Why Is The Retail Experience Often So Poor?

We’ve all experienced the situation. We go into a store with the simple purpose of buying something and come out reeling from an encounter with a store assistant in which we’ve felt like an unwanted intrusion.

Most of the time we don’t say anything and sometimes we go back because the store is convenient for us but, boy, if we had a choice we wouldn’t!

We all have attitudes and feelings. Sometimes we feel good, sometimes we feel bad. But the truth is, if you are in a service role, particularly one in which you deal face-to-face with customers, you cannot afford to simply act out your feelings. There’s only one attitude that works in a service role and that’s a positive one, an attitude that communicates to customers “I like working here,” “I like serving customers,” “You are my main focus.”

What makes matters worse is when the person with the negative attitude is the manager. How can we expect the staff to have a positive attitude if the boss hasn’t?

If the boss comes in with a bad attitude it spreads like wildfire. Within minutes, everyone is down. So it’s critical the boss has a positive attitude, even if he or she doesn’t feel like it. I love the saying “You can’t expect your staff to listen to your advice but ignore your example.”

Attitude And The Link To Behaviour

There’s one question I’m asked more often than any other: “How do I fix someone’s bad attitude?”

I usually offer two points in response. First, I acknowledge the reality of the challenge the questioner is dealing with. Attitudes can be hard to change; in fact, any change has to come from the person themself. Second, I have the questioner focus on behaviours, rather than attitude per se.

Let me give you an example.

When we receive bad service we often feel as if the staff member doesn’t want to be there. In actual fact, we don’t know whether or not the staff member wants to be there. We cannot read another person’s mind, and there’s not too many staff members who come out and declare, “I don’t want to be here” in front of customers. We are making an assumption.

The negative feelings we get are probably based on one or two key behaviours. It could be that we weren’t acknowledged when we walked in, or when we walked up to the counter. Perhaps the staff member didn’t look at us when we were served, or didn’t give us a greeting. It could be their tone of voice that sounded negative.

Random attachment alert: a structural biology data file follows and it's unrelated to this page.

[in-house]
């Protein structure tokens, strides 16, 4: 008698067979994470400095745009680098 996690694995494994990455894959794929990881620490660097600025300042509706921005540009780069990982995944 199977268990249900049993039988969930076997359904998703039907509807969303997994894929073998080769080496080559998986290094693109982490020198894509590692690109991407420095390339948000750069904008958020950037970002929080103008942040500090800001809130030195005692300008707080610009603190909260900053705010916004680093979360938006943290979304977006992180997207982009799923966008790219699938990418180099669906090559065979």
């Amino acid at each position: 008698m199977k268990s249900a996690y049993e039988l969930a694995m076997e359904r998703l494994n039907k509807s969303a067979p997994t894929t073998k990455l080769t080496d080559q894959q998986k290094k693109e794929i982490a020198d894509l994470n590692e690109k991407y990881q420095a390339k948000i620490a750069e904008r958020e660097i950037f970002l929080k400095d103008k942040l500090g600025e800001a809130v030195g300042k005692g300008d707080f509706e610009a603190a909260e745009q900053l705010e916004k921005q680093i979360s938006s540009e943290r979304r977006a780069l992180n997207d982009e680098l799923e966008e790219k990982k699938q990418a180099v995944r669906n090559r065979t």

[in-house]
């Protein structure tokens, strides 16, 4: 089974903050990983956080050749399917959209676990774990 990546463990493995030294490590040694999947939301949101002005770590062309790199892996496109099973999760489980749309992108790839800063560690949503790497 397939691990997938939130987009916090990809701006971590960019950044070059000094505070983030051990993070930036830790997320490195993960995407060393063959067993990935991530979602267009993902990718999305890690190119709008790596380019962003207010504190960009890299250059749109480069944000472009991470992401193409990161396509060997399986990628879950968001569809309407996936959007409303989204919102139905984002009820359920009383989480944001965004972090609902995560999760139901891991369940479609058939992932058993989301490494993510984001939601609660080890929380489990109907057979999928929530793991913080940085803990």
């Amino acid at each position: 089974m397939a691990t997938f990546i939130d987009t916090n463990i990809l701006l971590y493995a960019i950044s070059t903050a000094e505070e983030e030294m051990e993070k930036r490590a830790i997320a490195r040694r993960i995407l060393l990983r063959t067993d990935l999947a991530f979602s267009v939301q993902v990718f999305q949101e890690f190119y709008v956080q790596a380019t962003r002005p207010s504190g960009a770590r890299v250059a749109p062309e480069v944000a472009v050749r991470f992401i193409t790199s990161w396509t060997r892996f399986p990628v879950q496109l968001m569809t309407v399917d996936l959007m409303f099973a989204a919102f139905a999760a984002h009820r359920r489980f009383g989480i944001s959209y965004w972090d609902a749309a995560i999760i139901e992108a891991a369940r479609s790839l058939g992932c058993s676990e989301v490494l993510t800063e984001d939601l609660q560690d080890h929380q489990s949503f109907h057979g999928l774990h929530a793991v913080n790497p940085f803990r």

All of these examples are behaviours. We classify behaviours as what a person says or does, and these can come across positively or negatively and therefore create a good or bad feeling. So whenever a manager asks me about fixing a bad attitude, I have them list the behaviours the person exhibits. Once I know what these behaviours are, I can help the manager give feedback that focuses on changing these behaviours.

Can attitudes be trained?

The answer is yes, in some circumstances only if the person is open to want to change, if not, it’s way too hard. Of course, it’s preferable to not have to train at all for attitude; it’s preferable to hire people with the right attitude from the outset. For many owners and managers, however, recruiting great staff will not provide an immediate solution because they have existing staff they are not in a position to fire. So we have to take a two-pronged approach: work powerfully with the staff we have, and recruit wisely when a vacancy arises.

So, for now, let’s look at working with the staff we have. And let’s start, as I do, from the belief that most people want to do a good job. If most people want to do a good job, what happens to have them not deliver?

One common factor is the manager’s reluctance to address issues as they arise. If the manager fails to address an issue, staff may keep on pushing the boundaries until the problematic behaviour becomes the norm. It’s vital, therefore, that issues are addressed when and as they occur.

Another common factor is failing to distinguish whether the problematic behaviour is a training issue or an attitude issue. Ask yourself whether the person exhibiting the behaviour could do it differently if he or she were promised a million dollars. If the person could do it differently for a million dollars then it’s an attitude issue; if not, it’s a training issue.